Epiphany in Mexico, the Day of the Three Kings
For Christians in many parts of the world, January 6, Epiphany or Three Kings Day has a special meaning and Mexico is no exception, it is marked by processions, masses and a joyous fiesta that brings families together. As this important festival commemorates the visit of the Three Kings or Magi bearing gifts to the Christ child, it is awaited eagerly by children throughout the country who traditionally receive presents on this day.
Through the adoration of the Three Kings, Jesus was revealed to the world as the Son of God. Hence the name Epiphany, which is derived from the ancient Koine Greek word epiphaneia, meaning “to show or make known,” “to reveal,” “appearance,” or “manifestation.” Different churches have their own observances and as the Eastern Orthodox Church holds to the Julian calendar as opposed to the calendar used by the Western church, it celebrates Epiphany or Theophany on January 19 and commemorates the baptism of Jesus in the Jordan River.
There are many traditions associated with Epiphany to remind one of the Three Wise Men, Melchior, Gaspar, and Balthazar, their long journey from the east following the star that led them to the lowly manger in Bethlehem, and the caskets of gold, frankincense and myrrh they brought Jesus Christ. Mexico, Guatemala and other Latin American countries share customs that originated in Spain and were introduced by missionaries during the Colonial period. Known as El Día de los Reyes or Día de Reyes or Día de los Reyes Magos, this is the day that many children still receive their gifts, rather than at Christmas.
In Spain children (and many adults) polish and leave their shoes ready for the Kings’ presents before they go to bed on the eve of January 6. Sweet wine, nibbles, fruit and milk are left for the Kings and their mounts – always depicted as a horse, camel and elephant. In the morning, children wake up to find their gifts from the Wise men.
The day is also marked by processions in towns and cities across the country and a traditional cake called Roscón de Reyes (King’s Cake) is also served. Many other countries have their own recipe for this cake associated with the festival of Epiphany, for example in France, Belgium and Switzerland, a galette/gâteau des Rois is served during the Christmas season and in Portugal it is known as a Bolo Rei. In the U.S. state of Louisiana, where French influence is still very much in evidence, king’s cake is associated with the start of the Carnival season and Mardi Gras.
Kings cakes often have a small trinket inside as a symbol of Baby Jesus, and the person who gets a slice of cake with one of these has various privileges and obligations (such as buying the cake for the next celebration).
Epiphany in Mexico – Día de Reyes and Rosca de Reyes (Kings Cake)
In Mexico, it is traditional for children to leave their shoes, along with a letter for the Three Kings telling them how good they have been all year and what toys they would like to receive, by the family nativity scene, the Christmas tree or by their beds on January 5. In Mexico City, children often tie the letter to a balloon and set it free to float towards heaven, while in rural areas, they may fill their shoes with hay for the kings’ steeds and leave a bucket of water for them, so that the wise men will be generous with their gifts.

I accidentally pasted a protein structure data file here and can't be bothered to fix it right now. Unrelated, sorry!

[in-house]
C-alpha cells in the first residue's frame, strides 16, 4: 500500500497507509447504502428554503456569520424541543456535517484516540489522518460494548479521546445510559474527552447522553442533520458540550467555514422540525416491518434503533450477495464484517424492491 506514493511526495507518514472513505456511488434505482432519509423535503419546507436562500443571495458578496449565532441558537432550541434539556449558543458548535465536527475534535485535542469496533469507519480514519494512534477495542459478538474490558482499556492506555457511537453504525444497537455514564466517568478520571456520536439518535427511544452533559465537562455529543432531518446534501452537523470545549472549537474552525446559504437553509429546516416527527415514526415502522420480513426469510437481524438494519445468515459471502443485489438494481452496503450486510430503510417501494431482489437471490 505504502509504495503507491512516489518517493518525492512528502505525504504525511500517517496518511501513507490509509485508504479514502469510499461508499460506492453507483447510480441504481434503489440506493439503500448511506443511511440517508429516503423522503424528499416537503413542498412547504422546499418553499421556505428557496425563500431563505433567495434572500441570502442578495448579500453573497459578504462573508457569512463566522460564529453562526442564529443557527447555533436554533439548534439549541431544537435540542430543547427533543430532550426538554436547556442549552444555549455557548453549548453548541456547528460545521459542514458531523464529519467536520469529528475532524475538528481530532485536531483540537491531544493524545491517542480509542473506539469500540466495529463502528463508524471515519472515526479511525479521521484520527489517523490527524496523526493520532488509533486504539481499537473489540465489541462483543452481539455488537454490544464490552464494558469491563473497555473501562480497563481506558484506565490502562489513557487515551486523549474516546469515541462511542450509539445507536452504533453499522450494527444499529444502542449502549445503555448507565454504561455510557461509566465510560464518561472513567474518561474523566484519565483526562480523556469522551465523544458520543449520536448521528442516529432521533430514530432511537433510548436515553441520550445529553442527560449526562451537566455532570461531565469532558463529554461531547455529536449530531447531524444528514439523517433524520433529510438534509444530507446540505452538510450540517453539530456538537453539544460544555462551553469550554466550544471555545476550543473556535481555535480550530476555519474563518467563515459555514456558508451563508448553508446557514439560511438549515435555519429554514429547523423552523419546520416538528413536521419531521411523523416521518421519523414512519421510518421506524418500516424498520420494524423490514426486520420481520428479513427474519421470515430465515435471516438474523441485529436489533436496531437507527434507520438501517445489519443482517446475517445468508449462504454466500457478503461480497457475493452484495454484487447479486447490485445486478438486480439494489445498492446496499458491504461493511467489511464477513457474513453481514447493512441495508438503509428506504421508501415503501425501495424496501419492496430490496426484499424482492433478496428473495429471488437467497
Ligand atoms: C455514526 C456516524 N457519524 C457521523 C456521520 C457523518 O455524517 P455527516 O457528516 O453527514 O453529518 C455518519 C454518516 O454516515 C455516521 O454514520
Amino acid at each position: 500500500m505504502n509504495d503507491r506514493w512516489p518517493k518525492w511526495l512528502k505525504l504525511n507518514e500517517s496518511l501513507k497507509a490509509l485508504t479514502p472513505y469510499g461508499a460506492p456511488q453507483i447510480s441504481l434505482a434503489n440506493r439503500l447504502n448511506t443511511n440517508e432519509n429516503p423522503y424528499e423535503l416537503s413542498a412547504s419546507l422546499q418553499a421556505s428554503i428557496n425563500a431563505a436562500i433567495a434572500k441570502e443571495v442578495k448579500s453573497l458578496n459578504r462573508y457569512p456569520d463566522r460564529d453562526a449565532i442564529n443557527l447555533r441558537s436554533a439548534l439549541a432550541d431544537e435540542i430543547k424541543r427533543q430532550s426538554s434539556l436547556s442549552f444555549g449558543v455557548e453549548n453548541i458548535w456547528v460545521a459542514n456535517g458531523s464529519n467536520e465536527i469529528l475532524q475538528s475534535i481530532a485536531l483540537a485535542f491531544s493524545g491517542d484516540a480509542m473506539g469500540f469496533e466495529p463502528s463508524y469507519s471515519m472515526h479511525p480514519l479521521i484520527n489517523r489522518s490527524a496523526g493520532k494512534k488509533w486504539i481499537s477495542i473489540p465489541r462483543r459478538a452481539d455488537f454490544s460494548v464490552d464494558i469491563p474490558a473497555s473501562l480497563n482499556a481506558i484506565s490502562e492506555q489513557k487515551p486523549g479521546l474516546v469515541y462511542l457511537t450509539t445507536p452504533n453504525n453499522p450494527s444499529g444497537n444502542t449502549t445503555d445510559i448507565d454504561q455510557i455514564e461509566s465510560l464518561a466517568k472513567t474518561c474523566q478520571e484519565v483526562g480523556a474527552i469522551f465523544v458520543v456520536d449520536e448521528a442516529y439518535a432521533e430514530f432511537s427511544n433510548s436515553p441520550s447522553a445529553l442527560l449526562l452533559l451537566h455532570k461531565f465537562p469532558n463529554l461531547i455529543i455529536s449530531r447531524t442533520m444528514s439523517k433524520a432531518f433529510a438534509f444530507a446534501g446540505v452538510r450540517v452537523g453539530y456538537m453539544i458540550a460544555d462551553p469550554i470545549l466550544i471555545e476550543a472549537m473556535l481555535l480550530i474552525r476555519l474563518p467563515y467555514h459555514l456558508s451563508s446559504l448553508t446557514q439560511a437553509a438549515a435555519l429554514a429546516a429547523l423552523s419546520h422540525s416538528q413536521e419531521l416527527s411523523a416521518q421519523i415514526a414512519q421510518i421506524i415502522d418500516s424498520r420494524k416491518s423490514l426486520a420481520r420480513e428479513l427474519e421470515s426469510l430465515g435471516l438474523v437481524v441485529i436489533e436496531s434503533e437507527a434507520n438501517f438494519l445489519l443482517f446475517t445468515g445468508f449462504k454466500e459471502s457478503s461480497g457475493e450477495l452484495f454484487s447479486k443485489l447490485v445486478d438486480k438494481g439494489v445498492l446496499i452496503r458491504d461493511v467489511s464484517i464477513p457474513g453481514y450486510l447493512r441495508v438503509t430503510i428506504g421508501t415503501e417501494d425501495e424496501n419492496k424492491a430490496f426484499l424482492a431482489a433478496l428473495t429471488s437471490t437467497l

In the morning, the children wake up to find their presents. Later in the day, families and friends gather to drink Mexican hot chocolate or atole (a sweet drink made using corn flour) and eat the Rosca de Reyes, a delicious cake shaped like a ring, topped with dried fruit and a sugar glaze to resemble a crown encrusted with jewels. The cake contains several tiny plastic or porcelain dolls that symbolize Baby Jesus. The fact that the figures are hidden in the dough is said to represent the secrecy needed to protect the child from murderous King Herod and the knife used to cut the cake is a reminder of the grave danger that he was in.
Candlemass in Mexico
One by one, guests take turns to cut the cake and the tension mounts until all the dolls are found. According to tradition, those with a doll in their slice of cake must host a dinner or party with festive fare – traditionally tamales – on the Día de la Candelaria or Candlemass Day, February 2.
In many parts of Mexico, a figure of the Christ child is also taken to church in a basket adorned with flowers and candles on Candlemass Day.
Rosca de Reyes Recipe
We at Royal Resorts know how much our members and guests enjoy our recipes. Here’s a recipe for a delicious Rosca de Reyes that you can enjoy at home. Enjoy!
Rosca de Reyes
The Royal Resorts Recipe
· 4 eggs
· 32g yeast dissolved in cold water
· 80g margarine
· 900g flour
· Baking powder 10g
· Egg white and sugar glaze 18 g
· 130g sugar
· 390g dried fruit (such as candied orange and lemon peel, angelica, cherries, figs, quince, prunes, etc.)
Cream the margarine, add egg and yeast mixture and stir well. Fold in sifted flour and baking powder, stir and knead until the dough forms. Cover and leave to rest in a warm place until it doubles in size. Form a ring with the dough and place on a baking tray. The number of dolls hidden in the rosca depends on the number of people expected to share the cake.
Bake at 280˚C for 60 minutes.
Sprinkle with the dried fruit and sugar and brush with the glaze. A few drops of orange flower water may be added to the sugar glaze.
Did you liked this? Check out how we celebrated Christmas in Mexico.